Thankfully we have a system to preserve our National Parks, state parks and people of goodwill who preserve lighthouses.
President Theodore Roosevelt also called the “conservation president” he established 150;national forests, 51 bird preserves, 4 game preserves, 5 national parks and 18 national monuments.
In all, 28 states have National Parks. There are over 6.600 park sites in the United States. The big boost to state parks systems came with the establishment of the Civilian Conservation Corps (CCC) in 1933 during the Great Depression. This work relief program put young men to work between the ages of 17 and 23 planting trees, cutting trails, and scenic vistas and constructing recreational buildings. The CCC program created a total of 711 state parks across the country.
National Park Week Events:
April 17 Park RX Day (Fee Free Day)
April 18 Volunteer Sunday
April 19 Military Monday
April 20 Transformation Tuesday
April 21 Wayback Wednesday
April 22 Earth Day
April 23 Friendship Friday
April 24 National Junior Ranger Day
April 25 Bark Ranger Day
Poet Henry Wadsworth Longfellow, a native of Portland Maine, visited Portland Head Lighthouse several times. A literary giant, he penned poems based on American life and history. His poem “The Lighthouse” may be inspired by one of his visits.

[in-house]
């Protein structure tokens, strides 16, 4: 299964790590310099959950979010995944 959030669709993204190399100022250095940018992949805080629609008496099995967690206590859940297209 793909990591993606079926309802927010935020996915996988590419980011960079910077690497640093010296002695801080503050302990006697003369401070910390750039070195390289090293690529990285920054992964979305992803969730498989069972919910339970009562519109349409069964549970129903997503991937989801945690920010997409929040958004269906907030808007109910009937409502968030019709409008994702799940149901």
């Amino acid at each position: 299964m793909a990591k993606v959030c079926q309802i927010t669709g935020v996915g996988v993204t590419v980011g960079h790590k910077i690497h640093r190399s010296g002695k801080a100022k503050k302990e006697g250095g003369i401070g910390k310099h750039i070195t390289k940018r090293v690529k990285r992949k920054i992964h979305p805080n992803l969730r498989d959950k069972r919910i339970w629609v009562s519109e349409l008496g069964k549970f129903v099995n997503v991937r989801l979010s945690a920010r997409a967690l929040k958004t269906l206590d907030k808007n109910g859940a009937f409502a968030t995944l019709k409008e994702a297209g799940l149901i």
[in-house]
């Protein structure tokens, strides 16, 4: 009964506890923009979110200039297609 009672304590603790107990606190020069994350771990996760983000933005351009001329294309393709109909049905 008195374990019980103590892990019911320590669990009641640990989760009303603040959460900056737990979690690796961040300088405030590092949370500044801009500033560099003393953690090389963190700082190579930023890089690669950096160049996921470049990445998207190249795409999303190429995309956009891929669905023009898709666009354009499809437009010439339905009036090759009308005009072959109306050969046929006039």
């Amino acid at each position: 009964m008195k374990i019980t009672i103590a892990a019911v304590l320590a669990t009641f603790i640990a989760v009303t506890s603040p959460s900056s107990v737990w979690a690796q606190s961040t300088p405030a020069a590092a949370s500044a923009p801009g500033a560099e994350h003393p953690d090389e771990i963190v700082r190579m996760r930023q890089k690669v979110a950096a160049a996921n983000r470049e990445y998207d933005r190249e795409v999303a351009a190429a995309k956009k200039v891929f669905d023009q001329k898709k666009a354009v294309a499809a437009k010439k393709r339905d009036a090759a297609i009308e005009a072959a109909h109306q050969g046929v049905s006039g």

Enjoy this short excerpt:
The rocky lead runs far into sea
And on its outer points, some miles away
The lighthouse lifts its massive masonry
A pillar of fire by night of cloud by day
The startled seas leap over it the storm
smites it with all the scourges of the rain
And steadily against its form
Press the great shoulders of the hurricane
There were over 400 women who were light keepers. By the 1800s, almost all of the United States' lighthouses had female assistant light keepers or head light keepers at one time or another.
J. Candace Clifford championed female light keepers in the book, "Women Who Kept the Light.”
J. Candace Clifford used her expertise to help advance the cause of lighthouses and women during brief life. She coauthored the book, "Women Who Kept the Light" which sheds light on the dynamic impact of female lighthouse keepers. Candace served as a maritime historian for the National Park Service and the United States Lighthouse Society. The United States Lighthouse Society has launched a new online catalog in her name.
I met J. Candace Clifford at the reopening of the Anclote Key Lighthouse in Florida. She took photos of the event and did a television interview. I was sketching when our paths crossed. Candace paused to photograph me. We exchanged business cards and talked briefly. After the publication of the article she encouraged me to write, I was contacted about an art exhibit. My exhibit “Shattering the Lens” at the National Lighthouse Museum in New York paid homage to Candace Clifford and female light keepers.